As for Rap, Tupac’s art form, it uses poetry to create itself but it is not poetry because rap is rap and uses a lot of different things to create itself. It is a great urban art form that has taken rhyming, a poetic style, and has done it well. The way it uses this poetic technique is superb and one of the major cultural developments of the last 30 years. It is poetry in the sense that it uses other poetic techniques as well. It uses metaphors well also. However, it would be simplistic to say rap is poetry. Spoken word is art as well because it has taken poetry and other literary devices and has had an impact on the literary and music worlds simultaneously.
LH: Do you assert that spoken word art is "supposed" to have apolitical message? Why or why not?
BG: All spoken word is political because all writing is political. If you are asking if spoken word should be overtly political, I would say, it doesn’t have to be, but when the writer chooses not to speak directly to the politics in our world, like when a poet decides to read poems about flowers or about the stars in the sky, that poet is being political. They have decided to make a political statement that says they think these things are important. The war in Iraq, homelessness, police brutality, domestic violence; these things are not important to them; thus, the poet still has spoken much about their politics. Peter Harris, a west coast poet, originally from DC, once wrote about love all the time, love between black adult men and women. But his political vision was the world; especially the world that black people lived in, needed to be full of love. It was a powerful political statement even though poets I know would often criticize his choice of topics. While they were busy writing political slogans as poetry, Peter was writing personal stuff about love that was far more political than a poem that was political in an abstract way. A lot of poets don’t understand that.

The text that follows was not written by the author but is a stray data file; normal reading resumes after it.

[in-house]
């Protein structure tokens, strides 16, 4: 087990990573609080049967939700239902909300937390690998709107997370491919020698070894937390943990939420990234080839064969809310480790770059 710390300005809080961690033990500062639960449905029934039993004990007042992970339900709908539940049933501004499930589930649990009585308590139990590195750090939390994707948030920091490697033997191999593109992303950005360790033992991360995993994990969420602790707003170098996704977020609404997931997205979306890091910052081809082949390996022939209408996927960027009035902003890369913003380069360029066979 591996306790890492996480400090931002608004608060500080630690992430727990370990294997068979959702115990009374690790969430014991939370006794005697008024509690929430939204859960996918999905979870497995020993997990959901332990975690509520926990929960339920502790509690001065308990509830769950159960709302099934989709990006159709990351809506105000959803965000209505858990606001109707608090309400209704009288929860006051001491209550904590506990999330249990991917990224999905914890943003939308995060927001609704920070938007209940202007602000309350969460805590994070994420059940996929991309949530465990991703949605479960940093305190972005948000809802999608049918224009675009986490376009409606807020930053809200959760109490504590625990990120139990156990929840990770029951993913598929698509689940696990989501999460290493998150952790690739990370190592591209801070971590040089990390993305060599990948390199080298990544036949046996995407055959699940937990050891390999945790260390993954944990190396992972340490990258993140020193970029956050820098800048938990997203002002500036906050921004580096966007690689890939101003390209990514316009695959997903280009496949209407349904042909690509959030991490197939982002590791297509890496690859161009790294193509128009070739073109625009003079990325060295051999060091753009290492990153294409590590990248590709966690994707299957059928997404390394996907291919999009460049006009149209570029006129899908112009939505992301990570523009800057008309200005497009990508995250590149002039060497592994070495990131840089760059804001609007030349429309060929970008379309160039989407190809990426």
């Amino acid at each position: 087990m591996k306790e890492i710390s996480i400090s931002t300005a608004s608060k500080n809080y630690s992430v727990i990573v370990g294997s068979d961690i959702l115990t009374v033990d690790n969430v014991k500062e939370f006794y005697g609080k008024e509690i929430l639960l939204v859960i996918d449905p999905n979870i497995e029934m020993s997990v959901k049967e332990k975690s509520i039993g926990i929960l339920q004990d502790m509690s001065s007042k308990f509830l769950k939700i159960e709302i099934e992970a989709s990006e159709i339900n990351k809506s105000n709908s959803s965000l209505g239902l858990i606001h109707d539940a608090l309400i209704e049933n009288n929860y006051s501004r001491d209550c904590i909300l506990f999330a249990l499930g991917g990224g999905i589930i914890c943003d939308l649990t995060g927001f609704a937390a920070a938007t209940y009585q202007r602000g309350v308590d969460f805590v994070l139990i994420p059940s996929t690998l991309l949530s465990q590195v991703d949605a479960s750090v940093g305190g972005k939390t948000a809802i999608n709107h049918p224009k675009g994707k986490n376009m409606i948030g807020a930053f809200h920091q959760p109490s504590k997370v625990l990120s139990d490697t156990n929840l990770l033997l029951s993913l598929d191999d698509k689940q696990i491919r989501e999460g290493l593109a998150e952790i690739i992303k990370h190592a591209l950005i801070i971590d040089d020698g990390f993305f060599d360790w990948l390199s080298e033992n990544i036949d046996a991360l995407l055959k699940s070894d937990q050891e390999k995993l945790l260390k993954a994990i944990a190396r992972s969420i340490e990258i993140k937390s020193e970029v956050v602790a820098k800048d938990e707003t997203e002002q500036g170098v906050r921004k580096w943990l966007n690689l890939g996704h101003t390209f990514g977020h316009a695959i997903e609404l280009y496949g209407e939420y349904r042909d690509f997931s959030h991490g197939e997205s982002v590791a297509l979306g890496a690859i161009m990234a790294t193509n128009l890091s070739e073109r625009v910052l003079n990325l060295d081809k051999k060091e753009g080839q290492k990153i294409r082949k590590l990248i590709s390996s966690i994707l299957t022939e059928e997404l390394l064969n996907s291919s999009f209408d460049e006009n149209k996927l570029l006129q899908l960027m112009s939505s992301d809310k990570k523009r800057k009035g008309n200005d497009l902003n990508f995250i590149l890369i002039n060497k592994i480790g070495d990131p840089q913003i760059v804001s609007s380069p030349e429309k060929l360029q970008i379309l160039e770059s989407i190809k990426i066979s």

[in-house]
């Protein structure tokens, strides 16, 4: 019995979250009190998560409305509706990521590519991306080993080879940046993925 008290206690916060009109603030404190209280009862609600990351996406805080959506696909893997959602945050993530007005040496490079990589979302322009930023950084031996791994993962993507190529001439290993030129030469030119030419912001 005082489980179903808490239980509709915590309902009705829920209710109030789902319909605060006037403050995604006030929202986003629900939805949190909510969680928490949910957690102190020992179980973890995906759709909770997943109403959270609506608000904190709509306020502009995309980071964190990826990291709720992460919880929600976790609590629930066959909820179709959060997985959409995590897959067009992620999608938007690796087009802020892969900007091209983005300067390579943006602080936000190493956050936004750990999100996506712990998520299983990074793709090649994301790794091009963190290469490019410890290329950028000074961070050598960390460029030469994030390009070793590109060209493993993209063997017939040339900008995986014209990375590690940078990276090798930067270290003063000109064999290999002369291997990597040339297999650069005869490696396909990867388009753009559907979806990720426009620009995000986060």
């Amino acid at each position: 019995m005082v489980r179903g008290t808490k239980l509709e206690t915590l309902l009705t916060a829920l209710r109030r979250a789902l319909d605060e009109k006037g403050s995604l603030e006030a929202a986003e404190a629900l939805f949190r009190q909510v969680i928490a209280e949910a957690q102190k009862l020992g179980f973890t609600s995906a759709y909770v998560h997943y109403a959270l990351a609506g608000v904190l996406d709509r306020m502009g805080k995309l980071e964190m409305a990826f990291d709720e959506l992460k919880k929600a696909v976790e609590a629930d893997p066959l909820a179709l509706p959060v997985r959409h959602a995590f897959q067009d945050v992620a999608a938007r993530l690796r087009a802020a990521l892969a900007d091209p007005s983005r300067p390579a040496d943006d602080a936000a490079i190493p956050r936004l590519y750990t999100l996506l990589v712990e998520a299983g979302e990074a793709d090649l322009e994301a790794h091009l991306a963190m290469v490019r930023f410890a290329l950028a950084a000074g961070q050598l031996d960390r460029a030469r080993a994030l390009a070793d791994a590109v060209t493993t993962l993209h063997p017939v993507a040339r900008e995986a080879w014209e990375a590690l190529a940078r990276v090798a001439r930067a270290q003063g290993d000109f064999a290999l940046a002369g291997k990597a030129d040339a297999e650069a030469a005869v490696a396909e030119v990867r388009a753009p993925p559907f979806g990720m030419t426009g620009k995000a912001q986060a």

LH: What do you believe constitutes a great performance?
BG: One writes to communicate. Did you communicate? Did the audience take away the core of what you were trying to say in much of your work? Sometimes [at] spoken word events, the work is so long, it looses its meaning. Did you communicate and did the audience [feel] your communication; that is the core question.